Mami Wata most often appears in folklore with flowing hair and snakes around her neck. She can sprout legs and strut into nightclubs. She is feared and admired. She is old yet modern.
So why can’t she inspire a cartoon?
“I never perceived Ariel as a white person,” said Aw, 41, standing among her portraits of fish women at a Dakar studio. “I saw her as a mermaid.”
Disney’s announcement this month that singer Halle Bailey won the starring role for its live-action remake of the 1989 film marked the first time the studio has hired a woman of color to play one of its originally white princesses.
The decision sparked praise — “Halles get it DONE,” actress Halle Berry posted — but some Twitter users slammed the casting, asserting that Ariel should resemble the animated version with Danish roots:
“No. Ariel is a white redhead . . . Boycotting this disgrace. #notmyariel,” read one tweet.
“RESIGN!!!” another user virtually shouted. “All generations raised with WHITE Ariel with Red hair!!! Leave classic Disney movies in peace!”
“I’m not going to see this movie, I really think you are beautiful but I want to see the same Ariel as the original movie, this is my favorite movie, I’m sorry but NO,” another commented.
The Disney-owned cable network Freeform responded to the critics in a Sunday statement.
“Danish mermaids can be black because Danish *people* can be black,” the channel wrote on Instagram, noting that the character of Ariel is a “work of fiction.”
Mermaids, of course, don’t belong to one region. The earliest fish-women emerged in southwestern Asia’s ancient Mesopotamia, said Sarah Peverley, a cultural historian at the University of Liverpool in England.
“But almost every culture has a version of a mermaid,” she said. “They come in all shapes, sizes and skin color.”
When the Danish author Hans Christian Andersen published “The Little Mermaid” in 1837, people across Africa were already swapping tales about Mami Wata.
Shrines to the ocean deity line the historic slave coast of western Africa, from Senegal to Ghana to Angola, said Andrew Apter, interim director of the James S. Coleman African Studies Center at UCLA. Historians speculate that figureheads on the bows of trade ships might have influenced her image.
“She represents a fusion of the European sailors’ spirit world and West African spirit worlds,” Apter said.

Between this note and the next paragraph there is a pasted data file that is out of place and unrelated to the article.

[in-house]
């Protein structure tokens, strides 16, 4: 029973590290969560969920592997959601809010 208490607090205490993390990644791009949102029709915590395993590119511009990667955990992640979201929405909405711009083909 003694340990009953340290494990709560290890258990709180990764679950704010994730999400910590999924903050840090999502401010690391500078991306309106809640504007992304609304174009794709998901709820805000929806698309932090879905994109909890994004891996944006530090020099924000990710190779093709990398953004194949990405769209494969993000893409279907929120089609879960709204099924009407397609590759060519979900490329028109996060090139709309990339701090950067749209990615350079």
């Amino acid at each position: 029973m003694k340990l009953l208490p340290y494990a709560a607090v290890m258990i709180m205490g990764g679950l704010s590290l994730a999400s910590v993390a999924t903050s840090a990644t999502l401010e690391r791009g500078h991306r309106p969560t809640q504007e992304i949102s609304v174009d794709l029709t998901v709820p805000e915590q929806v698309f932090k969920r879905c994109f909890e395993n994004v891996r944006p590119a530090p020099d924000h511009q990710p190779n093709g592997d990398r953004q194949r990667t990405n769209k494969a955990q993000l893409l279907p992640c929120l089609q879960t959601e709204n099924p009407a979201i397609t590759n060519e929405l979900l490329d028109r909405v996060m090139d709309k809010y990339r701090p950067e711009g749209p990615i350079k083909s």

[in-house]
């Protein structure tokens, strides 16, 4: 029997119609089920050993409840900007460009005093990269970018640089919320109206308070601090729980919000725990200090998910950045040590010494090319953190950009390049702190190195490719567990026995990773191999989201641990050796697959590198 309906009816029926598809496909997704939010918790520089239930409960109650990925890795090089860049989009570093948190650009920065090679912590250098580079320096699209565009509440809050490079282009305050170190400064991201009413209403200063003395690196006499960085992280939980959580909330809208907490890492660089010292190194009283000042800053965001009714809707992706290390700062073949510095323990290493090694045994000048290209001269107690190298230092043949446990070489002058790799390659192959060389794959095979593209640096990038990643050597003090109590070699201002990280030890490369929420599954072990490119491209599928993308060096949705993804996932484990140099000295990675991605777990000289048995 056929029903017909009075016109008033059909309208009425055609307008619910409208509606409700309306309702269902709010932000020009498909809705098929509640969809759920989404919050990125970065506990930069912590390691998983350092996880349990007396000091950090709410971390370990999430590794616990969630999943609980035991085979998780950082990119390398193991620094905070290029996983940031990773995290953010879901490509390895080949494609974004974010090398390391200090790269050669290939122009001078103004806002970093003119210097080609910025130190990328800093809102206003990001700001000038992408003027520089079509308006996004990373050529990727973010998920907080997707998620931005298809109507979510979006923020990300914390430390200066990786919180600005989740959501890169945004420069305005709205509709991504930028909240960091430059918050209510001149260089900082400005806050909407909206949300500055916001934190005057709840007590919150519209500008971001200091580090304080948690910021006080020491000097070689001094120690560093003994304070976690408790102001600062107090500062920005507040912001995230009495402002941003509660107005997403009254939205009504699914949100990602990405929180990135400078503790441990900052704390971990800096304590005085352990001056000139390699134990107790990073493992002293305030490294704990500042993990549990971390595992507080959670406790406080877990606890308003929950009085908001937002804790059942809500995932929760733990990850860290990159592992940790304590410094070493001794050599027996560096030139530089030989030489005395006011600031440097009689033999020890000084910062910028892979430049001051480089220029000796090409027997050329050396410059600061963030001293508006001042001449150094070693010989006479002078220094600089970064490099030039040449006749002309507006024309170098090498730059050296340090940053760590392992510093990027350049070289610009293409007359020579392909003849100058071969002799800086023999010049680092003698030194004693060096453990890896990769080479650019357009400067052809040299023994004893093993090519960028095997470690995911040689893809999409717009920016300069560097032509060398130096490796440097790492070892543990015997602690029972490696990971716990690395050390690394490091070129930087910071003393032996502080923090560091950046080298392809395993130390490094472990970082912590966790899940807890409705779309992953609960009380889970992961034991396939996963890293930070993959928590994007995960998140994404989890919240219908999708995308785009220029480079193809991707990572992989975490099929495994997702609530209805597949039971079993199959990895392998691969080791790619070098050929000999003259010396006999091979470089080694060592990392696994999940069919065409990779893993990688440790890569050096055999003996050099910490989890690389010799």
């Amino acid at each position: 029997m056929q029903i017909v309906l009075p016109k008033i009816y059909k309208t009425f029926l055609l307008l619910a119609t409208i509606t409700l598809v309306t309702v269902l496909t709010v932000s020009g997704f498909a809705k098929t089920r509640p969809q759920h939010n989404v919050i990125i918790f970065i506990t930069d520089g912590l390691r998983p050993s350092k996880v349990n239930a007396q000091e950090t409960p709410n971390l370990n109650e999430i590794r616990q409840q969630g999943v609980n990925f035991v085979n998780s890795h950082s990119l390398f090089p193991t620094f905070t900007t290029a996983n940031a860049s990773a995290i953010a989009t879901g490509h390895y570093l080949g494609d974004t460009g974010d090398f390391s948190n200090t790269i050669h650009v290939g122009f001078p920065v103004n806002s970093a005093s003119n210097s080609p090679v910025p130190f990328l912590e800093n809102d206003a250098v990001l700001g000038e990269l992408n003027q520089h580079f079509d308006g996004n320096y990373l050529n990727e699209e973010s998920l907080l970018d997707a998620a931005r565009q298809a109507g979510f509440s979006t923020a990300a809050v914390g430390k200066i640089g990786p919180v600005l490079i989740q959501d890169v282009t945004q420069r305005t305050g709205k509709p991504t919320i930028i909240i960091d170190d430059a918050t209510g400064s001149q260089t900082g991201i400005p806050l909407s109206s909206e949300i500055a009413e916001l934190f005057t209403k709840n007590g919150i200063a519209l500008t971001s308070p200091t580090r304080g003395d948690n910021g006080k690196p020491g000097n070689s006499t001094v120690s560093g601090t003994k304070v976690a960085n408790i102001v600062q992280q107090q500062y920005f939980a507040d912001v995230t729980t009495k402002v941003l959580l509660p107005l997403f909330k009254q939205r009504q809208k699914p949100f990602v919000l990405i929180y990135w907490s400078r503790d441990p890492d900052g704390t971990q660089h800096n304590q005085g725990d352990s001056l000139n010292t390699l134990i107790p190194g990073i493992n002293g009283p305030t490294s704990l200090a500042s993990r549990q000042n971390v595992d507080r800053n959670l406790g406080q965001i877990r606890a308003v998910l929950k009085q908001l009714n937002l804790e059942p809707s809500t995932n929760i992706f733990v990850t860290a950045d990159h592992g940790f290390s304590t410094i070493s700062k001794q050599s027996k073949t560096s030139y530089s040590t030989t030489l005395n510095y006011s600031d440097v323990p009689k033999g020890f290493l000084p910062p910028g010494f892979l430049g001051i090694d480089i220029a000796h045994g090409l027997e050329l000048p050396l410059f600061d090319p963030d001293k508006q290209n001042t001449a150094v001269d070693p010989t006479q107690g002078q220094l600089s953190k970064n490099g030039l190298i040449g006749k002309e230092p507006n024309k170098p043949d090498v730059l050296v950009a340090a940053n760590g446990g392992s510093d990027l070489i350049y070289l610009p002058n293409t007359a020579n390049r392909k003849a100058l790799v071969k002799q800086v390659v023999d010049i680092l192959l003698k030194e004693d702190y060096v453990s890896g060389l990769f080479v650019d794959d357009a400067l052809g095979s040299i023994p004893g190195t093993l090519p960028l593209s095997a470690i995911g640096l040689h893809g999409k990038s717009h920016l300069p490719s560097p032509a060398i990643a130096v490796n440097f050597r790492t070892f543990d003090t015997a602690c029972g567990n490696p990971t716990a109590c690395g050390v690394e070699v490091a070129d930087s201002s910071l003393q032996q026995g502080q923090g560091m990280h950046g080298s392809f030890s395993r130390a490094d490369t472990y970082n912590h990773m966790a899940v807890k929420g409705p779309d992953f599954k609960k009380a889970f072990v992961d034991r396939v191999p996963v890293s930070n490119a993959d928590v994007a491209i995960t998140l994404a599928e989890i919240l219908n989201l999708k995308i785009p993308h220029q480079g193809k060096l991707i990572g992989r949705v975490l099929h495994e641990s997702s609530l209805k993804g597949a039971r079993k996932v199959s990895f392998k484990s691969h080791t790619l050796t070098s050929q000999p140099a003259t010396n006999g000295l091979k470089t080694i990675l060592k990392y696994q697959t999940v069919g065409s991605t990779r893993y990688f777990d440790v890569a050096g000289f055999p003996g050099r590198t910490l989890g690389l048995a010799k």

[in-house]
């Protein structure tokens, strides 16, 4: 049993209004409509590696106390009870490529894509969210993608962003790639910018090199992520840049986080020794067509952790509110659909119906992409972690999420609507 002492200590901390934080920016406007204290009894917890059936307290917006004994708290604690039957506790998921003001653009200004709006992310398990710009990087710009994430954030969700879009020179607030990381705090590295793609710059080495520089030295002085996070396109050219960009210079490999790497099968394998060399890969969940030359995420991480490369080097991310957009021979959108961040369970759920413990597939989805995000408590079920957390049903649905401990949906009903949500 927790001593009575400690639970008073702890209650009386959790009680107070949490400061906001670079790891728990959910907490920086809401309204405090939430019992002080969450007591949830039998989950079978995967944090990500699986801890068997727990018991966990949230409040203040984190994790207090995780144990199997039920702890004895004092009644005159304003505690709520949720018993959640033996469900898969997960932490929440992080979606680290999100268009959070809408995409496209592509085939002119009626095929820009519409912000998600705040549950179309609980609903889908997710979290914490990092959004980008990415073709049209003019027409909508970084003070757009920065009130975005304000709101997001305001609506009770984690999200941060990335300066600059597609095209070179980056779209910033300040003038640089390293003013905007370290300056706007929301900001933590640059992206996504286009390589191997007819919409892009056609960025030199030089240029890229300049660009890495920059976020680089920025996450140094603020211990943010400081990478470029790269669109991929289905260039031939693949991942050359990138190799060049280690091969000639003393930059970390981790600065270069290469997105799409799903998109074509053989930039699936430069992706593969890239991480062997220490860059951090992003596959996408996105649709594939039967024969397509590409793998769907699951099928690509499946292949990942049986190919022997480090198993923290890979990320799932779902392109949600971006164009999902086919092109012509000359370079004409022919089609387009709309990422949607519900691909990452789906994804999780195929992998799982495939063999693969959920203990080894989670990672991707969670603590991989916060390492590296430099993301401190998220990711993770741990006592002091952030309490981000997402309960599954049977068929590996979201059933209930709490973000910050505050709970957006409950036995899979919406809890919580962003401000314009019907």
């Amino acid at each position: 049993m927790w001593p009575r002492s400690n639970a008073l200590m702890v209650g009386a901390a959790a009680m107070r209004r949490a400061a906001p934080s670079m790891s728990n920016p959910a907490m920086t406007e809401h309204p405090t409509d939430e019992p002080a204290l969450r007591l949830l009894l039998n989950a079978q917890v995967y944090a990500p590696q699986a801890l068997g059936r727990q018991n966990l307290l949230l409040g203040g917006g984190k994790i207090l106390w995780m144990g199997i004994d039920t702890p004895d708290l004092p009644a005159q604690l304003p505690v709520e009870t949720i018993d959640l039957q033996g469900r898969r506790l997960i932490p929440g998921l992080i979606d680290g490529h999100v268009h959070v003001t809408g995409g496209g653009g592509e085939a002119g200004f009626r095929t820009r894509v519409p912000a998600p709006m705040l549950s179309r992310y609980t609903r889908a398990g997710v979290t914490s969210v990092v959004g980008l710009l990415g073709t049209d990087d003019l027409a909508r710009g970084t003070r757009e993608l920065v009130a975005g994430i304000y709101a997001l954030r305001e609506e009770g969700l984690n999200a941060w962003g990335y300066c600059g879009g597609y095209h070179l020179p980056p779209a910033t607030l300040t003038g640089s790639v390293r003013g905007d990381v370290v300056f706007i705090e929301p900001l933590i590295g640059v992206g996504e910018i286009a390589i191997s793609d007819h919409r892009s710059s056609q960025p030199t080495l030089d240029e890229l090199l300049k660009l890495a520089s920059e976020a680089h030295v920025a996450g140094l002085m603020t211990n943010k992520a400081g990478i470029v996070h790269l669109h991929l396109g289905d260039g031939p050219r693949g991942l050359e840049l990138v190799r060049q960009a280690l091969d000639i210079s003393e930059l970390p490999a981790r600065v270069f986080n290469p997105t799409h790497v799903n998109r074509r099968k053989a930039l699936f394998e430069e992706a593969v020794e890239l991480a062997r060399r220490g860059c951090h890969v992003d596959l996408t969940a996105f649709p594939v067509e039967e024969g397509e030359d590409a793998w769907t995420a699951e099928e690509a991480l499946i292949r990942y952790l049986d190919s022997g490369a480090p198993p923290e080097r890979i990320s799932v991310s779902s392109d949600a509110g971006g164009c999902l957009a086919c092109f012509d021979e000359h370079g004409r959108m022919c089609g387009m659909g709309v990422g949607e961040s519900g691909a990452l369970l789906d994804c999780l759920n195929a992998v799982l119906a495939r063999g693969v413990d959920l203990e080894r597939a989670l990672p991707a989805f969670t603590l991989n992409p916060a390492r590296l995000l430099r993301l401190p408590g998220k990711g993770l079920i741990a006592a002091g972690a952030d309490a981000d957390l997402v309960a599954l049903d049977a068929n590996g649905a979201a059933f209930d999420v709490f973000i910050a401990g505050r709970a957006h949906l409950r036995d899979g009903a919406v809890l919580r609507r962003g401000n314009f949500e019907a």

People still paint Mami Wata’s face, carve her tail from bronze and write songs about her amorous power.
Nigerian rapper Paybac proclaims he wants to “drown inside your love” in the track “Mami Wata,” and Beyoncé paid tribute to the mermaid at her 2017 Grammy performance with a gold string bikini.
“All these people just discovering mami wata because of a Disney movie announcement, lol. do better,” Nigerian American fantasy writer Nnedi Okorafor tweeted this week.
“Her reputation is edgy, shadowy, to some it’s evil,” Okorafor added in an email to The Washington Post. “There’s nothing Disney-esque about Mami Wata.”
In Dakar, Senegal’s capital and the westernmost point of Africa, artists sell renderings of the mermaid for thousands of dollars.
Mballo Kebe, 72, can sketch Mami Wata in minutes. He pulls out a notepad on a recent afternoon and draws her with snakes adorning her shoulders and waist.
Disney’s Ariel had to choose between her voice and the ability to survive on land. Kebe crafts his water goddess with legs. She can walk and talk whenever she wants — and wreak deadly havoc.
“If there is a tsunami, people will say, ‘Mami Wata isn’t happy,’ ” said Kebe, working with a blue pen. “That’s why it took place.”
In Aw’s studio, a three-foot portrait of Mami Wata hangs on the beige wall. Another is propped on an easel. The mermaids have scaly tails and intense stares. They go for the equivalent of about $4,270.
“She’s strong,” the painter said, gesturing toward her pieces. “She’s elegant. She’s captivating.”
One frame shows Mami Wata clutching a red human heart — a nod to her grip on the imagination.